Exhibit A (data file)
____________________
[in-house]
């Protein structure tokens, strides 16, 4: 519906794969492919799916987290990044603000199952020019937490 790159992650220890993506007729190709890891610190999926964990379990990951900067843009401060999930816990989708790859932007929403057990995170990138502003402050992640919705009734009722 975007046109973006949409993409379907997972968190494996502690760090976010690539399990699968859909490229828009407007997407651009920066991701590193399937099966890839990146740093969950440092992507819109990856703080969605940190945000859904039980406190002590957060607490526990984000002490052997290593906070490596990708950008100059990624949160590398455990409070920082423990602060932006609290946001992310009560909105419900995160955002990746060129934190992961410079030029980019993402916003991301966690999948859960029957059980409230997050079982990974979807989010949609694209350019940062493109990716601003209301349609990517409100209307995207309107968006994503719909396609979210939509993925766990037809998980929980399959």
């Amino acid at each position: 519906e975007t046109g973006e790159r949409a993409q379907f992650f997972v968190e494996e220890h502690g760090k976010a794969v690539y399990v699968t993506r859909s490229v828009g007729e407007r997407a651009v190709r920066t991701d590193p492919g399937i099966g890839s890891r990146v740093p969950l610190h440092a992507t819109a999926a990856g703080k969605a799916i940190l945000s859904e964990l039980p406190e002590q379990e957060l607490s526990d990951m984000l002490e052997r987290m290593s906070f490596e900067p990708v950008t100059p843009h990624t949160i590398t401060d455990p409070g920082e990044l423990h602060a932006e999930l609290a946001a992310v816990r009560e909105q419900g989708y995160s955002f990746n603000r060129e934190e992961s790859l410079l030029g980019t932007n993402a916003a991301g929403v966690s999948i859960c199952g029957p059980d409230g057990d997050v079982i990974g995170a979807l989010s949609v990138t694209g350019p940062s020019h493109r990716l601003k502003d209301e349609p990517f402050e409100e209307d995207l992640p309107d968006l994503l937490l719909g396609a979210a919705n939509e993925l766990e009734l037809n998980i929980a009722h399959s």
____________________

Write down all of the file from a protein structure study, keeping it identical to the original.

[in-house]
């Protein structure tokens, strides 16, 4: 519906794969492919799916987290990044603000199952020019937490 790159992650220890993506007729190709890891610190999926964990379990990951900067843009401060999930816990989708790859932007929403057990995170990138502003402050992640919705009734009722 975007046109973006949409993409379907997972968190494996502690760090976010690539399990699968859909490229828009407007997407651009920066991701590193399937099966890839990146740093969950440092992507819109990856703080969605940190945000859904039980406190002590957060607490526990984000002490052997290593906070490596990708950008100059990624949160590398455990409070920082423990602060932006609290946001992310009560909105419900995160955002990746060129934190992961410079030029980019993402916003991301966690999948859960029957059980409230997050079982990974979807989010949609694209350019940062493109990716601003209301349609990517409100209307995207309107968006994503719909396609979210939509993925766990037809998980929980399959």
């Amino acid at each position: 519906e975007t046109g973006e790159r949409a993409q379907f992650f997972v968190e494996e220890h502690g760090k976010a794969v690539y399990v699968t993506r859909s490229v828009g007729e407007r997407a651009v190709r920066t991701d590193p492919g399937i099966g890839s890891r990146v740093p969950l610190h440092a992507t819109a999926a990856g703080k969605a799916i940190l945000s859904e964990l039980p406190e002590q379990e957060l607490s526990d990951m984000l002490e052997r987290m290593s906070f490596e900067p990708v950008t100059p843009h990624t949160i590398t401060d455990p409070g920082e990044l423990h602060a932006e999930l609290a946001a992310v816990r009560e909105q419900g989708y995160s955002f990746n603000r060129e934190e992961s790859l410079l030029g980019t932007n993402a916003a991301g929403v966690s999948i859960c199952g029957p059980d409230g057990d997050v079982i990974g995170a979807l989010s949609v990138t694209g350019p940062s020019h493109r990716l601003k502003d209301e349609p990517f402050e409100e209307d995207l992640p309107d968006l994503l937490l719909g396609a979210a919705n939509e993925l766990e009734l037809n998980i929980a009722h399959s």